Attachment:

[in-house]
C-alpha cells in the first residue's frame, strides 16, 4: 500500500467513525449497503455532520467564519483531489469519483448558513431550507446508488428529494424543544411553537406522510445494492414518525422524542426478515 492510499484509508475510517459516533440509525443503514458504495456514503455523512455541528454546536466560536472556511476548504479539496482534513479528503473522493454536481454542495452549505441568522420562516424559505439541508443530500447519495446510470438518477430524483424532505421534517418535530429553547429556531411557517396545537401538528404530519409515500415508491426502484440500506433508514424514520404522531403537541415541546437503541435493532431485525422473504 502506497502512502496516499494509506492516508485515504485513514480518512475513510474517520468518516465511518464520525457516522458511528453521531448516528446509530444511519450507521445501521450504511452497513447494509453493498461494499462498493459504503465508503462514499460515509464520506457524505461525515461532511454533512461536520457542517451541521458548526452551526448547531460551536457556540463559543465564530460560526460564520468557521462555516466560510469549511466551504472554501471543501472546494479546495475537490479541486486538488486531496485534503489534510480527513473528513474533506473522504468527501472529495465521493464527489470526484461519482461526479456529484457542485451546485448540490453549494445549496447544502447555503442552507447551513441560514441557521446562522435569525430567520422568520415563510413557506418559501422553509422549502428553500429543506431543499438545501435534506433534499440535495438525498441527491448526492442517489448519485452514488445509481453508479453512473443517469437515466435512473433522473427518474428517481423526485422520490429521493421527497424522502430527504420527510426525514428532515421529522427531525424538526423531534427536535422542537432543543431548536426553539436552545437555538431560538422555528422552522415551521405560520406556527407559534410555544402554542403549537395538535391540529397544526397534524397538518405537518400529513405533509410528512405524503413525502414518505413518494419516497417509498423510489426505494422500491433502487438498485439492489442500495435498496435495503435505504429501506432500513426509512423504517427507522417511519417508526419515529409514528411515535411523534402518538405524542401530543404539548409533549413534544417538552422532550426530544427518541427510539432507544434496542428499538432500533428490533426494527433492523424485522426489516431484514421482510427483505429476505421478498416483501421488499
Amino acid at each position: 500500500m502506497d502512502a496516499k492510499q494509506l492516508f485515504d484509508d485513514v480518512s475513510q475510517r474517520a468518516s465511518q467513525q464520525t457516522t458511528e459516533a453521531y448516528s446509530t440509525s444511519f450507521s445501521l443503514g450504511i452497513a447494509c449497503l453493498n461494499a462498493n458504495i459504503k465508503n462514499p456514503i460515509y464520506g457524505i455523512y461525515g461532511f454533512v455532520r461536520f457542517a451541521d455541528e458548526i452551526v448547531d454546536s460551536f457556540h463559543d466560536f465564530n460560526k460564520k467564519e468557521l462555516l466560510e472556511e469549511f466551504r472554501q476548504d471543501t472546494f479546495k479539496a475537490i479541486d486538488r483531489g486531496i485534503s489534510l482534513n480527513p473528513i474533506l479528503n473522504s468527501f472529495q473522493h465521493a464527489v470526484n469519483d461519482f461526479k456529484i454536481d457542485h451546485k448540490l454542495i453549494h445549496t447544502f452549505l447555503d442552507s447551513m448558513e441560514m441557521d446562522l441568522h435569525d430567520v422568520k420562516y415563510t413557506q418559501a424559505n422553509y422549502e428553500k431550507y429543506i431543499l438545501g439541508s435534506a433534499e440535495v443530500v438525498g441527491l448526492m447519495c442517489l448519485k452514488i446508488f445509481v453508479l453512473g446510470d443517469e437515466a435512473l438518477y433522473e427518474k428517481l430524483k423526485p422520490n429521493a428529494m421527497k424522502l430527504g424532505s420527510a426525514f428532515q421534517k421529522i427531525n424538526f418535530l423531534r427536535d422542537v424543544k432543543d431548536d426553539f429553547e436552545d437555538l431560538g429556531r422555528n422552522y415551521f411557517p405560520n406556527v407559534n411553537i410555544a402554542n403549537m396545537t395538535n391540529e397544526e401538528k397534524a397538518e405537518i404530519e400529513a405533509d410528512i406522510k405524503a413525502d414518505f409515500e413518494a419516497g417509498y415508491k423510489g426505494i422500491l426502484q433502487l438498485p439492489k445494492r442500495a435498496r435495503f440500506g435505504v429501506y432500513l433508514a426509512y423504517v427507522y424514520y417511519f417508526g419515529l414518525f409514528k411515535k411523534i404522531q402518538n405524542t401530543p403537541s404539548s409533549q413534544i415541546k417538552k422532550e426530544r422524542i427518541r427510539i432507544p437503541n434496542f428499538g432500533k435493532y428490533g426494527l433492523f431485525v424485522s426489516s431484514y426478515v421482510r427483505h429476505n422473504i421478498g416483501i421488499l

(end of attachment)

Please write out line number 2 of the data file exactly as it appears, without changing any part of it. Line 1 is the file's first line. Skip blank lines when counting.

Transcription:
C-alpha cells in the first residue's frame, strides 16, 4: 500500500467513525449497503455532520467564519483531489469519483448558513431550507446508488428529494424543544411553537406522510445494492414518525422524542426478515 492510499484509508475510517459516533440509525443503514458504495456514503455523512455541528454546536466560536472556511476548504479539496482534513479528503473522493454536481454542495452549505441568522420562516424559505439541508443530500447519495446510470438518477430524483424532505421534517418535530429553547429556531411557517396545537401538528404530519409515500415508491426502484440500506433508514424514520404522531403537541415541546437503541435493532431485525422473504 502506497502512502496516499494509506492516508485515504485513514480518512475513510474517520468518516465511518464520525457516522458511528453521531448516528446509530444511519450507521445501521450504511452497513447494509453493498461494499462498493459504503465508503462514499460515509464520506457524505461525515461532511454533512461536520457542517451541521458548526452551526448547531460551536457556540463559543465564530460560526460564520468557521462555516466560510469549511466551504472554501471543501472546494479546495475537490479541486486538488486531496485534503489534510480527513473528513474533506473522504468527501472529495465521493464527489470526484461519482461526479456529484457542485451546485448540490453549494445549496447544502447555503442552507447551513441560514441557521446562522435569525430567520422568520415563510413557506418559501422553509422549502428553500429543506431543499438545501435534506433534499440535495438525498441527491448526492442517489448519485452514488445509481453508479453512473443517469437515466435512473433522473427518474428517481423526485422520490429521493421527497424522502430527504420527510426525514428532515421529522427531525424538526423531534427536535422542537432543543431548536426553539436552545437555538431560538422555528422552522415551521405560520406556527407559534410555544402554542403549537395538535391540529397544526397534524397538518405537518400529513405533509410528512405524503413525502414518505413518494419516497417509498423510489426505494422500491433502487438498485439492489442500495435498496435495503435505504429501506432500513426509512423504517427507522417511519417508526419515529409514528411515535411523534402518538405524542401530543404539548409533549413534544417538552422532550426530544427518541427510539432507544434496542428499538432500533428490533426494527433492523424485522426489516431484514421482510427483505429476505421478498416483501421488499